place and no negotiations were scheduled.” (ALRB 1986 Decision, supra, 12
ALRB No. 8 at p. 2.) In July 1981, after the UFW requested to resume
bargaining, Tri-Fanucchi conducted an employee “poll” to ascertain whether they
desired to be represented by the UFW. As a result of this poll, Tri-Fanucchi
concluded that the UFW had lost the support of a majority of its employees, and so
the company again refused to bargain with the union. (Id. at p. 3.) The UFW filed
several unfair labor practice charges against Tri-Fanucchi, which the Board
ultimately sustained. Finding that Tri-Fanucchi’s refusal to bargain “was without
justification or arguable legal support,” the Board awarded make-whole relief
under section 1160.3. (ALRB 1986 Decision, at p. 9.) In an unpublished opinion,
the Court of Appeal affirmed both the Board’s findings that Tri-Fanucchi
committed unfair labor practices and its make-whole relief award.
According to Tri-Fanucchi, the company informed the UFW that it was
willing to bargain in 1988. The UFW initially represented that it would schedule
negotiations after the union’s lead negotiator returned from vacation, but the UFW
never responded and no dates were ever set. Tri-Fanucchi claims that the UFW
then made no effort to communicate with the employer or to represent its
employees for the next 24 years. The UFW disputes these claims, asserting that it
maintained contact with the employees during this time period and even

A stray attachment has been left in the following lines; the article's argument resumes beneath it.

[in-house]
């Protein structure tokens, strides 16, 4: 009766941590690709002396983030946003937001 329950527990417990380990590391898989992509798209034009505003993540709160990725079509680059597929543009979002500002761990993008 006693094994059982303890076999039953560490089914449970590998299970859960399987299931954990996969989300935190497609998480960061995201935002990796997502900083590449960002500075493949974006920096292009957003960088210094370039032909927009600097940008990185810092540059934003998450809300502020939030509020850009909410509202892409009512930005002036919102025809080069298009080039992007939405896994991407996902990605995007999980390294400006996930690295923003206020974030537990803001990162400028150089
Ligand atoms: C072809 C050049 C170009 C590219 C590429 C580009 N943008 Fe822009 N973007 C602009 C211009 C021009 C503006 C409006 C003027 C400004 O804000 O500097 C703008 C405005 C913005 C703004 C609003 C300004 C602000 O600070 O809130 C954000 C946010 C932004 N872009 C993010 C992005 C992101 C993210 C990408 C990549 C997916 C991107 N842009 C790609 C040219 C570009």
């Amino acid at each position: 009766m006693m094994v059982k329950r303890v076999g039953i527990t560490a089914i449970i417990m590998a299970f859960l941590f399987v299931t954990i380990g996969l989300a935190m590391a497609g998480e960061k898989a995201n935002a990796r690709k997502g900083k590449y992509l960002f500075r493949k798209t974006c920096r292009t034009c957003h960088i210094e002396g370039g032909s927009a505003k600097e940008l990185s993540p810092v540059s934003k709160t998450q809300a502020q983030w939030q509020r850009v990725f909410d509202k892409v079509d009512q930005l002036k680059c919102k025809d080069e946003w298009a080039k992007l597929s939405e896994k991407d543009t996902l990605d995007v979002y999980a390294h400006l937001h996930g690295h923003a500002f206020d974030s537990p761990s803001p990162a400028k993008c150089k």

represented them on nonbargaining matters. Because the Board ruled that an
employer cannot raise an abandonment defense as a matter of law, it took no
evidence on Tri-Fanucchi’s abandonment claim and simply assumed that the facts
Tri-Fanucchi alleged were true.
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On September 28, 2012, the UFW sent Tri-Fanucchi a formal request to
restart bargaining. Tri-Fanucchi responded with a letter stating that “the UFW
has . . . abandoned the bargaining unit and is no longer the valid collective
bargaining representative of its employees.” Further, Tri-Fanucchi said that
because the question whether a union can lose its status as bargaining
representative through abandonment had “never been conclusively addressed” by
the courts, it would refuse to bargain “to obtain judicial review of the status of the
UFW.” The UFW urged Tri-Fanucchi to reconsider and said its refusal to bargain
was “in clear bad faith” because relevant ALRB precedent rejecting abandonment
was “so clear.”
After Tri-Fanucchi did not retreat from its position, the UFW filed unfair
labor practice charges with the Board in early 2013, alleging that Tri-Fanucchi
violated the ALRA by refusing to bargain and to provide requested information.
The Board’s general counsel thereafter filed an administrative complaint against
Tri-Fanucchi alleging that the company’s actions violated section 1153,
subdivisions (a) and (e), and seeking make-whole relief for the benefit of Tri-
Fanucchi’s employees. (Tri-Fanucchi Farms (2014) 40 ALRB No. 4, p. 3
(hereafter ALRB 2014 Decision).) In its answer, Tri-Fanucchi admitted to the
factual allegations but claimed as a defense, among other things, that the UFW had
abandoned its status as bargaining representative. (Id. at p. 4.) Tri-Fanucchi also
claimed that its refusal to bargain was in good faith for the purpose of obtaining